The city — sliced, diced and served with a dash of sauce
From Munnabhai to Stylebhai
Sanjay Dutt (centre) with wife, Manyata (second, left) and Sophie Choudry (left) at Masaba Gupta’s show during an ongoing fashion week in the city.
No funds, it’s okay
Photographer Anusha Yadav is over the moon. Her enterprising brainchild, the Indian Memory Project (IMP) — an online visual and narrative archive that traces the personal history of the Indian subcontinent through images — has just completed six years.
She also celebrated her project’s birthday with a photo film, which can be viewed on IMP’s website. As of now, there is little stopping the photo archivist, except for funds to keep her vision afloat. But she isn’t one to lose hope and Yadav has not pinned it on money.
“I don’t run after funds anymore. I used to get extremely disappointed when people refused to fund my project. It made me doubt myself. But I got over that soon. I realised that it had little to do with my work, and more with the fact that people won’t give money to maintain or preserve anything. What I have here is on the level of national archives, and I won’t allow money to affect what I am doing,” she asserts.
Tour de force for Mallya
Going by the stories in the media about Vijay Mallya if you think the liquor baron’s luck has run out, you could be wrong. Mallya’s investments in horseflesh and horse racing have perhaps never done as well as they did during the last year or so when the noose was tightening around the business tycoon of the banks and other fiduciary authorities. Horses racing in Mallya’s silks of ‘white, black V, red cap’ have won 19 group races in 2015-16, five of them being Classics. Angel Dust trained by SS Attaolahi in Bangalore and Cameron trained by Bharat Singh in Kolkata won two Classics each.
Mallya’s racing operations, including the breeding activities at the Kunigal stud farm in Bangalore, which emerged as the champion stud farm this season, are managed by Zeyn Mirza, managing director of the United Racing & Bloodstock Breeding (URBB). Besides the two mentioned above, almost all top trainers at every racing centre in India train Mallya horses, including Pesi Shroff (Mumbai), S Padmanabhan (Bangalore) and LVR Deshmukh (Hyderabad). At the time of this going to print, 98 of Mallya’s horses are in training, scattered in the yards of 10 trainers all over the country.
Delifrance French bakery
A 97-year-old French bakery will open its doors in the city soon after it settles its first leg in the capital, where it launched on March 30. Amar Raj Singh, MD, Gamma Pizzakraft, revealed, “It is planned that after establishing itself in the NCR Region, the brand will enter Mumbai to delight discerning Mumbaikars with our offerings.”
Descended from a milling family business founded in Paris in 1919, Délifrance is a French bakery experts company. As part of a co-operative grain group, the company controls the entire value chain from wheat to plate and started franchising more than 30 years ago. It has 438 outlets in 16 countries.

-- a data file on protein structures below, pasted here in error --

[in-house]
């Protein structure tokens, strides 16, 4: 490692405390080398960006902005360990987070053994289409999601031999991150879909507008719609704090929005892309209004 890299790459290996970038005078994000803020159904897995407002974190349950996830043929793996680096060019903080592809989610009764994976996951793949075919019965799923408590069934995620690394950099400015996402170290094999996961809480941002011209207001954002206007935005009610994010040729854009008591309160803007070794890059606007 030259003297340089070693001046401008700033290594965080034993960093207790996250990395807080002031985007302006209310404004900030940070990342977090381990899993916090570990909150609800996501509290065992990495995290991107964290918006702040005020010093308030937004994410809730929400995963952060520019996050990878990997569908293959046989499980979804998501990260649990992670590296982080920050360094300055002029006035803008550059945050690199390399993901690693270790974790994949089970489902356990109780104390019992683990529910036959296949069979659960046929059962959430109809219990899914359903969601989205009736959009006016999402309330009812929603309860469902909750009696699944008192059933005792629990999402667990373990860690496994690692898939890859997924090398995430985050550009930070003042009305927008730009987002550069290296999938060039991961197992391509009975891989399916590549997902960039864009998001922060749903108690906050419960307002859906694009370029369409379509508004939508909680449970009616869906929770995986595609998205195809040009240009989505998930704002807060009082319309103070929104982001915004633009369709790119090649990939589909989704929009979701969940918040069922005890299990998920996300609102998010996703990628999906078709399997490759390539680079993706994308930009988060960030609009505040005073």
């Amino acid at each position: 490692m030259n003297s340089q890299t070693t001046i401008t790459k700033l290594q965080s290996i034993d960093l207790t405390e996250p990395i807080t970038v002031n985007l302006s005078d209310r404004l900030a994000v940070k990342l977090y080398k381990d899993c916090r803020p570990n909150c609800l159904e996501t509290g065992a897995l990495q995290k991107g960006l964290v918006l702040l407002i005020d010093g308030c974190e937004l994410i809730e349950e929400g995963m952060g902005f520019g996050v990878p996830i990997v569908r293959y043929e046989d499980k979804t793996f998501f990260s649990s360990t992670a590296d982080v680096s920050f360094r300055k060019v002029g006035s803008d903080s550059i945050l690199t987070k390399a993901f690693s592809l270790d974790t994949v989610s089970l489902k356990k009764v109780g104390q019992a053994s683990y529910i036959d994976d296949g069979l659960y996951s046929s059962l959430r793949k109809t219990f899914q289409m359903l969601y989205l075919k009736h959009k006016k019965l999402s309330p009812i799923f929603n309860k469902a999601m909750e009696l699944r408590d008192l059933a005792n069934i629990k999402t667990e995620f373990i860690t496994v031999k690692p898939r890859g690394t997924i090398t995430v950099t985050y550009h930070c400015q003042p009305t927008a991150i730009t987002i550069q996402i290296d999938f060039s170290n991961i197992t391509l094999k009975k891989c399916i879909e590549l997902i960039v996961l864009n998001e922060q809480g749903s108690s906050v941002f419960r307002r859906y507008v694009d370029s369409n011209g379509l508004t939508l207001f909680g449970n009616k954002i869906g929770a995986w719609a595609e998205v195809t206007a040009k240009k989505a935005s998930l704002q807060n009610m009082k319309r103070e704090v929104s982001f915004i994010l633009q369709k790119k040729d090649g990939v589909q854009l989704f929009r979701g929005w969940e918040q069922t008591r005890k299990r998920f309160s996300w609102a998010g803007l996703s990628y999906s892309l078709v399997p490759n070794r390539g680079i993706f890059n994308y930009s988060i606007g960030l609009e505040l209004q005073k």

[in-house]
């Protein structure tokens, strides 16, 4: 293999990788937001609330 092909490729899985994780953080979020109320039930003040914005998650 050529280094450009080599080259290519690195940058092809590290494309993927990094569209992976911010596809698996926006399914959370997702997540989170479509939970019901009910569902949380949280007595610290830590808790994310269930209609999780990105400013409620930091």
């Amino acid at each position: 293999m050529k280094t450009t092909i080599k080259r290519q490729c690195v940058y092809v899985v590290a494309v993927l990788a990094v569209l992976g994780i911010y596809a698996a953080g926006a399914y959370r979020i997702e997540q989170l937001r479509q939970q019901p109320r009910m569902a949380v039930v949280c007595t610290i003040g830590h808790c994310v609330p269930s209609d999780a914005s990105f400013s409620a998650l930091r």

Seema Atreya, food consultant for pan-India, said, “Apart from the classic French baguettes, croissants, egg mayo and smoked chicken sandwiches, we have added a jungle chicken sandwich with mint and chillies, and even a paneer tikka to suit the Indian palate.” Get ready to place an order for freshly baked goodies, which will be ready for pick up in an hour.
Dawa, not dua
Looking for momentary relief from the clutches of CBI by requesting for bail on medical grounds, all Indrani Mukerjea could manage to get in return was a piece of advice from a male doctor treating her at Byculla Women’s Prison.
Sources here confirmed that the doctor, assigned for routine check ups was asked by Mukerjea to pray for her bail, saying “Mere liye dua karna.” However, the medical examiner, responding assertively to her plea said, “Mera kaam dua karna nahi, dawa dena hai,” sources confirmed.
On April 1, the Special CBI court rejected Mukerjea’s bail application. The application mentioned that the prime accused in Sheena Bora murder case is suffering from ‘small vessels inchemic changes’, and can possibly suffer a brain stroke.
Mudras all the way
This year, the theme at the Mudra Dance Festival is the animal. Naturally, for kids at Tardeo’s Education Audiology and Research Society, who communicate via lip-reading, the recently-concluded lecture-demo that introduced them to Indian classical dance forms, must have been a fascinating ride.
(From left) Pallavi Raisurana (Kathak), Swapnokalpa Dasgupta (Odissi), Sharmistha Mukherjee (Mohiniattam) and Prachi Sathe (Bharatanatyam) engage students in a performance at the Education Audiology and Research Society in Tardeo as part of a lecture demonstration to educate them about Indian classical dance forms. Pic/Bipin Kokate
“We chose animals because they inspire movement. Most Indian dance forms are influenced by flora and fauna, and we felt it would be ideal to attract new audiences,” shares Swapnokalpa Dasgupta, head, programming (Dance), NCPA.
She added that the idea to engage with children across international schools, special schools and NGOs has been under way for a few years now. For this session, these classical dance forms were performed in full costume along with slides.
Each dance picked an animal and connected it with a story. This edition, the BSPCA is associated with the festival. So, sessions in schools will be followed by short chats on sensitization towards animals. The NGO will also play an active role during the four-day festival that kicks off on April 21 at NCPA.
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